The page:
The boisterous, mustached Jones, 54, has spent his entire adult life working in law enforcement in one capacity or another. He was Butler County's chief deputy for 12 years and previously worked in the state corrections system for 17 years, retiring after he attained the rank of major.
A Hamilton native, Jones holds a bachelor's degree in criminal justice from Wilmington College and a master's degree in corrections from Xavier University.
Jones and his wife, Becky, have two children: Richard Jr., a former police officer who is active in the U.S. military, and Amanda, a dispatcher with the West Chester Township Police Department who is married to a cop.
Law enforcement is ingrained in Jones' DNA. While he was growing up, his father was a police officer and his mother worked for the Sheriff's Office.
"I've been in this business my whole life," Jones says. "I enjoy it. When it's no fun anymore, I'll quit and go home."
That day might come sooner than many people expect.
Jones, who is the most popular elected official in Butler County, is frequently courted by conservative groups and a few well-heeled contributors to seek higher office. One of the offices mentioned is challenging U.S. Rep. John Boehner, the ranking Republican member in the House of Representatives.
Jones doesn't like to discuss his future political ambitions. "I always say, 'Not at this time.' "
While Jones has become a poster boy for the Fox News crowd, not all of his views are so knee-jerk archconservative. The sheriff likes to paint himself as more of a populist Teddy Roosevelt-style politician.
"I'm very strong on immigration but I'm strong on other things, too," Jones says. "I think all Americans should have health care. We need to do more for the working men and women. The unions, they helped make this country. If there's a lockout or a strike, I'm the first one out on that line, but I'm the only Republican there."
Like many people in the Rustbelt Midwest, Jones has no affection for the North American Free Trade Agreement (NAFTA) and unbridled economic globalization.
"I am so disgusted with NAFTA and the people running for president who support NAFTA," he says. "Is this a sheriff issue? No. But is it an American issue? Yes, and I'm an American before I am a sheriff.
"When I talk to Americans who can't do drywall jobs, who can't do plumbing, that can't do cement work or landscaping jobs, it makes me mad. Everyone can't go to school and become a rocket scientist. We are losing 20 percent of the construction trade to people that are here illegally. It's the working men and women in this country that are paying the price."
Although Jones believes the problem of undocumented immigrants can be solved only at the federal level, he prefers stepped up enforcement of existing laws. He especially dislikes a 2005 bill proposed by U.S. Sens. John McCain and Edward Kennedy that would have given a temporary six-year visa to undocumented immigrants and allowed them to request permanent residency after they'd paid back taxes, a fine and proved their English language fluency.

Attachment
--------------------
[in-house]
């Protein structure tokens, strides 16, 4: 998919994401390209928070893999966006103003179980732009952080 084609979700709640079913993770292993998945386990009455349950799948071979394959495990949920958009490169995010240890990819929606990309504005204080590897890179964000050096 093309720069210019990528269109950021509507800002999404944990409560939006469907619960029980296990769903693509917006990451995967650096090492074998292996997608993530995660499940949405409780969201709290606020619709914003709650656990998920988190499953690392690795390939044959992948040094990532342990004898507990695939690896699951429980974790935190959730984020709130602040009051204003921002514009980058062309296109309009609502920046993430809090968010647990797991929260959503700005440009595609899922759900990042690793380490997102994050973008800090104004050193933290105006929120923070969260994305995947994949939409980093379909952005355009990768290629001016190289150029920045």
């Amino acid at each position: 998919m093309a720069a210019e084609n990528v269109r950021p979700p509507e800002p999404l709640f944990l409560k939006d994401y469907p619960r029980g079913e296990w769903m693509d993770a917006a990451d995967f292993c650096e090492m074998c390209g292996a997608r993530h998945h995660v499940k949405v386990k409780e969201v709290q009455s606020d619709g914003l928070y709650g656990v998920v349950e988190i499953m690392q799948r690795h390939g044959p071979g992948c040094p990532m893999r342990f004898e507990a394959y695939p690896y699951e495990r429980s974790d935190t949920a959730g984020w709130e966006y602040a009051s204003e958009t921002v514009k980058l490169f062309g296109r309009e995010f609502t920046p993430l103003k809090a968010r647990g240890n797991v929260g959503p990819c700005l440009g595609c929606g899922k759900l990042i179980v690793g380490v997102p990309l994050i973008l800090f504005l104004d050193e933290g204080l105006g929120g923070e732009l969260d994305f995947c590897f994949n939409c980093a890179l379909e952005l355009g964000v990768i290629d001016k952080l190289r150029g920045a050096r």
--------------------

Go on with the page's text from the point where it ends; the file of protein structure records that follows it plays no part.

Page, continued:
"It was amnesty," Jones says. "They came up with a new term, they call it something else: 'a path to citizenship.' Well, I went to public schools and I read the dictionary, and I know what that means. It's amnesty.
"I'm not the most excited in the world about Sen. McCain running for president. He's weak on immigration, kind of a moderate. Any time I see somebody standing next to Ted Kennedy, it makes me want to throw up."
Jones also opposes the Bush Administration's plan to build a security fence along the entire U.S.-Mexico border at a cost some say could reach $49 billion.
"I'm not a big supporter of fences and walls," Jones says. "It will probably be a contract that goes to Halliburton. They build the walls and fences in the big cities, and they do work. What it does is it pushes the illegals out into the rural areas, and it makes it harder for them and they have to go longer distances. When they cross over in the cities, as soon as they get 50 feet in, they got people to hide them out and they blend in and you can't tell.
"I'm not for rounding everybody up. That's embarrassing and it's a stupid idea. My idea is self-deportation: no jobs, no welfare, no education and enforce the laws we have. We won't need a fence or anything at that point. If you get arrested once, you get deported. If you get arrested a second time, you go to prison for five years. People open the gates up three times a week so they can run back. They will self-deport themselves."
Riveiro is skeptical of Jones' sincerity.
"There's a way to accomplish both things," Riveiro says. "You can have enforcement and still have good relations with the Hispanic community. Instead of pointing fingers and alienating the people, you build bridges and trust with them."
Because of the atmosphere Jones has created in Butler County, many Hispanics there are distrustful of law enforcement. That, in turn, makes them more vulnerable to exploitation by some employers.
"In cities with large Hispanic populations, they know there's a better way to go about this," Riveiro says. "People aren't going to report crimes when they feel like they can't turn to the police."
Jones replies that law-breakers of any sort shouldn't be tolerated -- whether they're breaking criminal statutes or immigration laws. And he doesn't buy that the federal government can't do a better job if it truly wanted to.
"A wise man once said to me that UPS can track 15 million packages a day, where they are by the hour, but the federal government cannot track 15 to 20 million illegals," Jones says. "His suggestion was that we give everybody UPS packages so maybe we can track these people and know where they're at. We may have to enlist the help of UPS to do that."
Jansen, who performs Mass at Su Casa Ministries in Carthage, is offended by Jones' attitude.
"I look at people as human beings who command respect," the priest says. "All people should command respect. I know something about the backgrounds of many of these people, and they come from horrible conditions."
Regardless of any backlash, Jones is glad that he's brought attention to the immigration issue.
"Do I feel I have a bully pulpit? Sure, I do," he says. "And do I use that bully pulpit? Yes, I do. Not every sheriff in the state of Ohio uses the bully pulpit. I do.
"Who would've thought two and a half years ago, when I first came out with this, that this would be a national, presidential issue? And I was here first. People are so tired of politicians not standing up." �